The other possible problem is the switch for the light, that can be easily remedied by simply disabling it as it isn't necessary. The next place for issues is if there is a fan that moves air between the freezer and refrigerator portion.
That is a major source of potential issues if it isn't a brushless motor, which most modern ones are.
The final possible issue is the ice maker if it has one. Best to just remove that or buy a fridge without one.

Modern refrigerators do away with mechanical relays and thermostats and use solid state.
The cheaper ones still use bimetallic strips.

SWIM - 1-7-2021 at 21:39

I thought lab freezers were ventilated in a limited way to avoid the buildup of explosive vapors.

If this is accurate, then it shouldn't be too hard to add some limited ventilation to a freezer unit. Like a small diaphragm pump on a timer.

If this isn't accurate it should still be easy to do, but maybe pointless.

Magpie had trouble with storing ether in his freezer (leakage ruined meat stored in there much to his wife's chagrin).

I forget the details, but since it was Magpie I assume he was using some pretty damn good containers.

Magpie was a serious and methodical fellow for the most part.

[Edited on 2-7-2021 by SWIM]

woelen - 1-7-2021 at 23:00

I would not store flammable volatile solvents in the refridgerator, but other stuff can perfectly be stored in a normal refridgerator. Most notable: H2O2, I2, Br2, SOCl2. Put I2, Br2 and SOCl2 in a secondary container with a little NaOH or Na2CO3 in it to absorb any fumes. Certain organics, which are not really stable, also benefit from storing in the cold.

It is the flammable volatiles, which are scary. In a normal cupboard, there always is ventilation, albeit only by diffusion. Even a small lab has 10 or more cubic meters of air and there also is at least some ventilation. Your seals must be really bad, before you build up dangerous concentrations of flammable fumes. Inside a small fridge of 0.2 cubic meter volume, there can be a much stronger buildup of fumes.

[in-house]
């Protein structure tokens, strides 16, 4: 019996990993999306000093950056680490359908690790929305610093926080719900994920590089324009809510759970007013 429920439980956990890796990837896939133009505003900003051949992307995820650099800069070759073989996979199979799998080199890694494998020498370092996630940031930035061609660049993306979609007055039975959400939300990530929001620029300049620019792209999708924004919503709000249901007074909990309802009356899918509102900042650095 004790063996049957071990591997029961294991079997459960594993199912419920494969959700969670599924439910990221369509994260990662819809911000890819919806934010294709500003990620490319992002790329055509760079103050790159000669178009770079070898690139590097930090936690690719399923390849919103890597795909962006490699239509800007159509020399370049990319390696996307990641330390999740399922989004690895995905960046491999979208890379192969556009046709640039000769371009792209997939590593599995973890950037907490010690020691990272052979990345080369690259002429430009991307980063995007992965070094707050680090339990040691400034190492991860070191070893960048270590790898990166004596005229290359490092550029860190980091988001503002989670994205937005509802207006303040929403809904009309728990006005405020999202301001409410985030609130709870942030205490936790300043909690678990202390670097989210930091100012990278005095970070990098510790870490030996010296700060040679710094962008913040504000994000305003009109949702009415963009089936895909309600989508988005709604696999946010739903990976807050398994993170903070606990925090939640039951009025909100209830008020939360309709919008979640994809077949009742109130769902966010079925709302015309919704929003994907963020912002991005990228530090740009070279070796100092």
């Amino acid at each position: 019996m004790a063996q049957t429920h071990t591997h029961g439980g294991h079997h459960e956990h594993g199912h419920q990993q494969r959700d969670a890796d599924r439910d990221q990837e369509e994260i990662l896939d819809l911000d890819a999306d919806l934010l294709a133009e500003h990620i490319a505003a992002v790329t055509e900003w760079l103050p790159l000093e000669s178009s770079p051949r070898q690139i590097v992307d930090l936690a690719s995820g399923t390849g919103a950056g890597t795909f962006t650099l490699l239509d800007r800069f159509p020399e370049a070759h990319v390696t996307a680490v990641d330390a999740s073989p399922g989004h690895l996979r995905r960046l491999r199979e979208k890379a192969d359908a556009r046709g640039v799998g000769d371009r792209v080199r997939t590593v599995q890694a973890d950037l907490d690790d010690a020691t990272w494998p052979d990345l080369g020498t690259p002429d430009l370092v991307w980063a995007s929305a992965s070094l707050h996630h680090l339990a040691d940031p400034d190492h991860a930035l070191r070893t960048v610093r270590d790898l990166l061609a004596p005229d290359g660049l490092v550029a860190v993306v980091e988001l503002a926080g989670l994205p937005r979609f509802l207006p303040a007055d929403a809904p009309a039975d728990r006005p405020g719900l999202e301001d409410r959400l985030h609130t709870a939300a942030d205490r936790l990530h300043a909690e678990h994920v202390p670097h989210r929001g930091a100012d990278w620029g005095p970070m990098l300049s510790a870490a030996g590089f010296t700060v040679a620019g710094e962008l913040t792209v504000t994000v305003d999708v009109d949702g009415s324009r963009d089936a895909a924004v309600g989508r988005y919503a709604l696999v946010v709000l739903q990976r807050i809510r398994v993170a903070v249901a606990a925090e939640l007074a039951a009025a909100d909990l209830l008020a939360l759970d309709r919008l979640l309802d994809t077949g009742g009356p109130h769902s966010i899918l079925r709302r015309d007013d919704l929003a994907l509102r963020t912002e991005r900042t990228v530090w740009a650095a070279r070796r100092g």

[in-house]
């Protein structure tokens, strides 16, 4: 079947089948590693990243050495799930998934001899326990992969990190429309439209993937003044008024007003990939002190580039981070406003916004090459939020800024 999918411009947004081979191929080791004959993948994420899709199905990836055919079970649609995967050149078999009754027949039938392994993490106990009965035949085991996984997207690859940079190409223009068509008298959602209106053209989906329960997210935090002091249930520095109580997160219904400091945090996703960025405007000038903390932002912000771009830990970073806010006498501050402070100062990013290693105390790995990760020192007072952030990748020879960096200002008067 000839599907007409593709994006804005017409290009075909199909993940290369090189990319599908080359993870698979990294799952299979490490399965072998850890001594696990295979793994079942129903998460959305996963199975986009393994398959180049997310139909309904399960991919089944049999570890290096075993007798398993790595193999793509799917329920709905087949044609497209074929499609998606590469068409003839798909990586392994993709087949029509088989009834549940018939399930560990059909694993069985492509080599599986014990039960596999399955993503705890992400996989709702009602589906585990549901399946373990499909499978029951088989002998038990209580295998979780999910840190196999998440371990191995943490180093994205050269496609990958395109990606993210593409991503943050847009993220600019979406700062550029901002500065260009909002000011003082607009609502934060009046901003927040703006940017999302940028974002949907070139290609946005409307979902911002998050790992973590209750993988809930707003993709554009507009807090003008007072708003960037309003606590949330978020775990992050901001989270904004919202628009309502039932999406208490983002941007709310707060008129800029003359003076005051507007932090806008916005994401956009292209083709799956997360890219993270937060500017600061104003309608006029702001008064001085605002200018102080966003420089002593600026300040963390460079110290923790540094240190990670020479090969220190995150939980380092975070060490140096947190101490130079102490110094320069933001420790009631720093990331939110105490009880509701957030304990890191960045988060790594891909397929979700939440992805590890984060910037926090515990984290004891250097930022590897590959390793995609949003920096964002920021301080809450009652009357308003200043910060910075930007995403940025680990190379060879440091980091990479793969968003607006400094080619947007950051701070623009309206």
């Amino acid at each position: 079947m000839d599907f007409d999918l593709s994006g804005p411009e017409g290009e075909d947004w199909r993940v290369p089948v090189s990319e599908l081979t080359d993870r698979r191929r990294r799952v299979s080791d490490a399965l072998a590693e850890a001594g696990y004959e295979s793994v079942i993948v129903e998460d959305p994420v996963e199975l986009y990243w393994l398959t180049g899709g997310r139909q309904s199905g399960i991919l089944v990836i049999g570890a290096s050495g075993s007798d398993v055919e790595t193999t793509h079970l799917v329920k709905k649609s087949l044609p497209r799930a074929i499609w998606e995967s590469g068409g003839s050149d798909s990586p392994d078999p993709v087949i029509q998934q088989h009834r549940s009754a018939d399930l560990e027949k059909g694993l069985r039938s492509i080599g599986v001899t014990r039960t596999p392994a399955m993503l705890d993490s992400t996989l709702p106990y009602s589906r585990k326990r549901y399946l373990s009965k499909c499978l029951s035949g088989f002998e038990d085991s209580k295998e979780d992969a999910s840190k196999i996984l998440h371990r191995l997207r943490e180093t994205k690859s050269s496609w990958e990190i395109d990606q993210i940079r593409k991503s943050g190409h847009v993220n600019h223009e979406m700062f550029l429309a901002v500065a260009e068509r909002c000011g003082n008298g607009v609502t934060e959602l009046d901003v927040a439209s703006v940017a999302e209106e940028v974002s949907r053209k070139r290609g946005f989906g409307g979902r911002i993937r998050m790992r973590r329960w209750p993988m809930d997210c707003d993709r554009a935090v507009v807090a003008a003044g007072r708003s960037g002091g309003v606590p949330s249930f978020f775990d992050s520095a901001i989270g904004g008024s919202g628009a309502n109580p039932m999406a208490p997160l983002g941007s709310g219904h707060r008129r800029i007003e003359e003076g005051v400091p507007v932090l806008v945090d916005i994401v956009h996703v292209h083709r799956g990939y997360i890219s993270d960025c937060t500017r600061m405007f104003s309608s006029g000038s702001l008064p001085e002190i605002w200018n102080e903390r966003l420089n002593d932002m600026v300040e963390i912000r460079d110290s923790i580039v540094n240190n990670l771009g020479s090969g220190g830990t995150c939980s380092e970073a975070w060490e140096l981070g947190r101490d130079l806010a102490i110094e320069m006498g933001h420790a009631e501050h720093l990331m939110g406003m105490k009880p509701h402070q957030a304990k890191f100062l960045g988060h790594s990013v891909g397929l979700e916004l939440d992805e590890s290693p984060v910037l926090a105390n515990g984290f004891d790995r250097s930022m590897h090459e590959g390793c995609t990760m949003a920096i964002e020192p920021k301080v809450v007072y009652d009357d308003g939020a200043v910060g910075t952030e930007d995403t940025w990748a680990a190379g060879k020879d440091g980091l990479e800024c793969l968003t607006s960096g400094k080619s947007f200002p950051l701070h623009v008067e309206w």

unionised - 2-7-2021 at 00:02

Lab fridges and freezers are modified by moving the switching part of the thermostat outside the chamber in which you store stuff. This separates the spark from any flammable vapours.

I know of a lab where the fridge used to store the urine samples exploded- the door of the fridge took a chunk out of the wall opposite.
If anyone had been in the way they would probably have been killed.

That fridge wasn't spark proof because it was only used for urine samples.
But one day someone got a bunch of samples in a well-plate, extracted them with ether, covered the well plate with essentially clingfilm, and then returned it to the fridge.

It's only luck that nobody was hurt.

Our lab now has a policy that we only buy spark proof fridges.

In principle, there's nothing to stop someone making the same modification to a domestic fridge- moving the electrical contacts outside the enclosed , cold bit.

Mateo_swe - 2-7-2021 at 06:20

I would not trust the old refridgerator/freezer combo i will get to use to be spark free.
Even many new items use old non-brushless motors because its cheap.
The sealed mylar bags are a good idea, very good actually, i try that.
Storing some solvents in ziplock bags seems to do nothing, the smell goes right through and that means the vapours do too.
I think i will use the old refridgerator/freezer for all things except flamable stuff, solvents and strong acids.
But i think there are some UV-light inside i need to disconnect.

It seems the chemicals that really could use good storage is the hardest to store properly, like ether, flamable solvents and corrosive acids.
I have a 2.5L diethyl ether flask that currently is stored in a plastic pail on the floor in a cold but dry part of the house.
The pail maybe sounds like a bad idea as heavy fumes can build up but i think its good as i can put my nose in and sniff for fumes that have leaked.